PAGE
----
Earlier this past week Epic dropped a ten minute demo of the upcoming game The Matrix Awakens. This uses the latest Unreal engine to render the gameplay on Xbox Series X and PS5. I could keep talking about it, but you need to see just how incredible this game looks.
Epic says, and it all looks incredibly real – there will be moments in which you won't be able to discern whether you're watching a real-life movie or a game. The environment in which the action is happening is an open-world city, full of AI-controlled characters and vehicles which make different decisions based on what's happening around them, making the entire world more believable.
Mashable covers it here. That article includes the trailer. It's a fun time and is better than any game trailer I've seen in a long time. The Matrix is getting (rightly) a lot of hype as the upcoming film releases soon. I am excited to see this new chapter in Neo's story.
The Shell of Palm
December 10, 2021
Palm was a trailblazer in the late 90's and 2000's with great hardware. They were THE company with their Pilot line of PDAs and the Pre will forever live in nerds hearts (I'm looking at you Dieter Bohn). Palm's last gasp of air came not long before the calendar flipped to 2010. It exists in name only.
And that's where the Palm Buds Pro come in. Like Kodak, RCA, and Polaroid, Palm is a dead brand but continues to produce stuff crap that is simply tech products with the brand slapped on them. Samuel Polay over at InputMag reviewed Palm's $120 headphones.
Fundamentally, the Palm Buds Pro are cheap generic wireless earbuds with the Palm name slapped on, resold at a ridiculous markup. They feel cheap, sound cheap, and lack so many of the quality-of-life features that are commonplace for wireless earbuds at this price.
Palm Ventures, a company that licenses the Palm name from TCL, is not trying to sell a great product here. I honestly don’t know what the company wants other than to make money in exchange for almost nothing.
If I had to venture a guess, I think Polay is saying these are a hard pass. AirPods they are not.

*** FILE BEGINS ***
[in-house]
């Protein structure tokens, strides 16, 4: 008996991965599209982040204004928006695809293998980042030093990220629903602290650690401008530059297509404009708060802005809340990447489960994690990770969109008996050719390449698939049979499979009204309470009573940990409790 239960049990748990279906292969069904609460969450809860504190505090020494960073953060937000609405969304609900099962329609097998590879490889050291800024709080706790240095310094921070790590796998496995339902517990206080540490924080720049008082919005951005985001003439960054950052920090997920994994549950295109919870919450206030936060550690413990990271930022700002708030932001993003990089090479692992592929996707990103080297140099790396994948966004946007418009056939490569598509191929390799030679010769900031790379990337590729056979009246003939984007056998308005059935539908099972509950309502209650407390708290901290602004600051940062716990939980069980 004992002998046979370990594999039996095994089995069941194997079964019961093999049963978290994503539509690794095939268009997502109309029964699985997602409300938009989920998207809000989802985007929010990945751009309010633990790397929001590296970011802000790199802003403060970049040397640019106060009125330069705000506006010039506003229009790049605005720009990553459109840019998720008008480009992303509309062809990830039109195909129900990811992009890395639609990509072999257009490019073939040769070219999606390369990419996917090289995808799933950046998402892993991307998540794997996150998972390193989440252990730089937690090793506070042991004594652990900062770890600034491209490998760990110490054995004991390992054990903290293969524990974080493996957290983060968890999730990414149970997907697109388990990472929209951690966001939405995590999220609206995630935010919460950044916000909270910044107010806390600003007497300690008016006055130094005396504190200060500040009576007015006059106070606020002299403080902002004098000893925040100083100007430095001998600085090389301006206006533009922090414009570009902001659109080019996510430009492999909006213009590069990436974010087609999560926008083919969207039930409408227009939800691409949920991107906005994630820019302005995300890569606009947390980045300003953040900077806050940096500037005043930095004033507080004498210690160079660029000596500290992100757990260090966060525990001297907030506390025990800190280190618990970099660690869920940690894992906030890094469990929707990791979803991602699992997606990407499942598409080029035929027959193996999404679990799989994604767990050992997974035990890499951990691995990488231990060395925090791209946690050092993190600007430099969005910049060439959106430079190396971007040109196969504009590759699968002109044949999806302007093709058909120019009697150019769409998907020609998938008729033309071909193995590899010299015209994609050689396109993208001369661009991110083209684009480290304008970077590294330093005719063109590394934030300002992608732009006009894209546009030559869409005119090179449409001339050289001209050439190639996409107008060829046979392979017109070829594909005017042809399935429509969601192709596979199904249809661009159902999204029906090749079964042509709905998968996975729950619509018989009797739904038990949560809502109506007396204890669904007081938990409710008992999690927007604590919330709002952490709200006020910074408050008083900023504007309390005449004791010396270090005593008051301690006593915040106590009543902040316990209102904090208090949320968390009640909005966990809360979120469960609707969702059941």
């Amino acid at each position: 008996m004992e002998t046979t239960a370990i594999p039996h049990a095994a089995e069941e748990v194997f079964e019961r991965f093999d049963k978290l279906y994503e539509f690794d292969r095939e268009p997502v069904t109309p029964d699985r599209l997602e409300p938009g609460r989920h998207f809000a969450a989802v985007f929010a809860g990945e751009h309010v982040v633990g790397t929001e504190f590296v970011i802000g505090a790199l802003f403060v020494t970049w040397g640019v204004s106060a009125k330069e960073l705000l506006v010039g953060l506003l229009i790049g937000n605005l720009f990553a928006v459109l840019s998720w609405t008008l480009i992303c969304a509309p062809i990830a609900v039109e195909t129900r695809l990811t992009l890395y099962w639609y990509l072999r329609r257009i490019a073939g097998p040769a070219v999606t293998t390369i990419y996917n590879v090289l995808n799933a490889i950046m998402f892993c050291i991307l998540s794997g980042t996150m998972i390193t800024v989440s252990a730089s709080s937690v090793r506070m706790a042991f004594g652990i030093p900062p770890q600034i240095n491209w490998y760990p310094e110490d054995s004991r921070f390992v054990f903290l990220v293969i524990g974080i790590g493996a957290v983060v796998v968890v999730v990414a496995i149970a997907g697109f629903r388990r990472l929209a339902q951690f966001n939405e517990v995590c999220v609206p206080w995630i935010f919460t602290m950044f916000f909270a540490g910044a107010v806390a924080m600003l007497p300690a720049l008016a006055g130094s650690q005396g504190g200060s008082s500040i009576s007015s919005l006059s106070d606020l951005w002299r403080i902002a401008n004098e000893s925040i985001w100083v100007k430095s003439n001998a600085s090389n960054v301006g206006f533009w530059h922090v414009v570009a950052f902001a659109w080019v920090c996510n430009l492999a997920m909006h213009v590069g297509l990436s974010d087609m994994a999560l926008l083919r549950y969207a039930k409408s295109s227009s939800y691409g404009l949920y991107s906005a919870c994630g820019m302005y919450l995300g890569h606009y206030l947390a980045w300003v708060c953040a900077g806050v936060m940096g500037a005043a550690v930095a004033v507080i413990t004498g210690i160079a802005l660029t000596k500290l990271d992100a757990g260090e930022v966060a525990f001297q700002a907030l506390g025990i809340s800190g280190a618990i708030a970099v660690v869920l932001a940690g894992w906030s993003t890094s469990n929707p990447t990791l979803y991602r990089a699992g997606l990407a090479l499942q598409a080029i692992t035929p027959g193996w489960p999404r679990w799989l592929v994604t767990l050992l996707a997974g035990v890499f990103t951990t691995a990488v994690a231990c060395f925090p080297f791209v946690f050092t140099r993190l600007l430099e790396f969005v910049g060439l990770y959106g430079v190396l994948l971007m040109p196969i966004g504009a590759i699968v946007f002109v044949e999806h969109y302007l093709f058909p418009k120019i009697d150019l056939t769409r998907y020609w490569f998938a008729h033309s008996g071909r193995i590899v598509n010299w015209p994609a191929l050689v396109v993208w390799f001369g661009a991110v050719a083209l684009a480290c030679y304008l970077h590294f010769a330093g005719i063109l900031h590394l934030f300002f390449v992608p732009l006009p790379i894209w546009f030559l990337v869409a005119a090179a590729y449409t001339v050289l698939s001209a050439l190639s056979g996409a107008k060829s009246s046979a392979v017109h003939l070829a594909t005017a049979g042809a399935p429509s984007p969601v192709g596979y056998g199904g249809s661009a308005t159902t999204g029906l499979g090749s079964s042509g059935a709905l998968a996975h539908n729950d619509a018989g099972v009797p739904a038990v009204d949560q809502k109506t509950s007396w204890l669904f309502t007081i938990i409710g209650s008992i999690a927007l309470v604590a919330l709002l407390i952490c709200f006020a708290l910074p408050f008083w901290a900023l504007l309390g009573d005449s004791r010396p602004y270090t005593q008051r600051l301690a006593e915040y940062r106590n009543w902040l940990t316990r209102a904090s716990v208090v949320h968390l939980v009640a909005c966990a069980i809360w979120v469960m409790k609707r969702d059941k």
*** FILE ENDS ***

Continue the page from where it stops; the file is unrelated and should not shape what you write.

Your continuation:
T2: The Modern Recut
December 9, 2021
Storytelling for movies have come a long way over the decades. Specifically when you see movie trailers, you can tell how a studio's methods change when enticing you to see a film. Some movies that stand the test of time would benefit from a modern take on their trailer.
That's exactly what Michael Edwards has done with Terminator 2: Judgement Day. He's taken this classic sci-fi action-drama and cut a trailer worthy of the modern era. It's gorgeous and looks pro AF.
Have a look for yourself:
Two things strike me as excellent attention to detail. First, the omission of the theme. It's everywhere in the trailer and throughout the movie. Edwards omits it completely. Second, he cuts it to keep the plot twist of the movie intact.
I've seen T2 more times than I can count. I saw it in the theaters as a kid and numerous times as an adult. I've said forever that T2 is one of the rare movies where the sequel is better than the first film. Don't get me wrong, Terminator is a fantastic action 80's movie. It's dark and gritty and thrilling. But it does not have the gravity of T2. James Cameron outdid himself with T2.
SONOS makes really good speakers. They hook into a number of music services, come in a few different configurations, and (to me) sound great. They've had their ups and downs, especially after a short-lived policy of bricking perfectly-good speakers when customers were upgrading. They've now announced that speakers coming in 2023 will be more repairable and use less energy. They call it their “Design for Disassembly” program.
This includes changes like swapping out adhesives for fasteners, which can make it easier for consumers to take apart Sonos products forrepair. But the program is intended to “make it easier to repair, refurbish and, eventually, recycle future Sonos products.”
By 2023, Sonos says that all of its products will include “sleep mode,” a feature that cuts down on power consumption while the device is idle. The goal is for Sonos products to ultimately use less than 2 watts while idle. According to Sonos, about 75 percent of the company’s carbon footprint comes from the energy its products’ use over their lifetime.
Given how technology always marches on, it is nice to see SONOS moving toward repairable products. This is something Apple has recently embraced (though their motives are suspect). Either way, less power usage and the ability to repair your stuff is always a good move. I look forward to seeing what SONOS releases as their first wave in this line.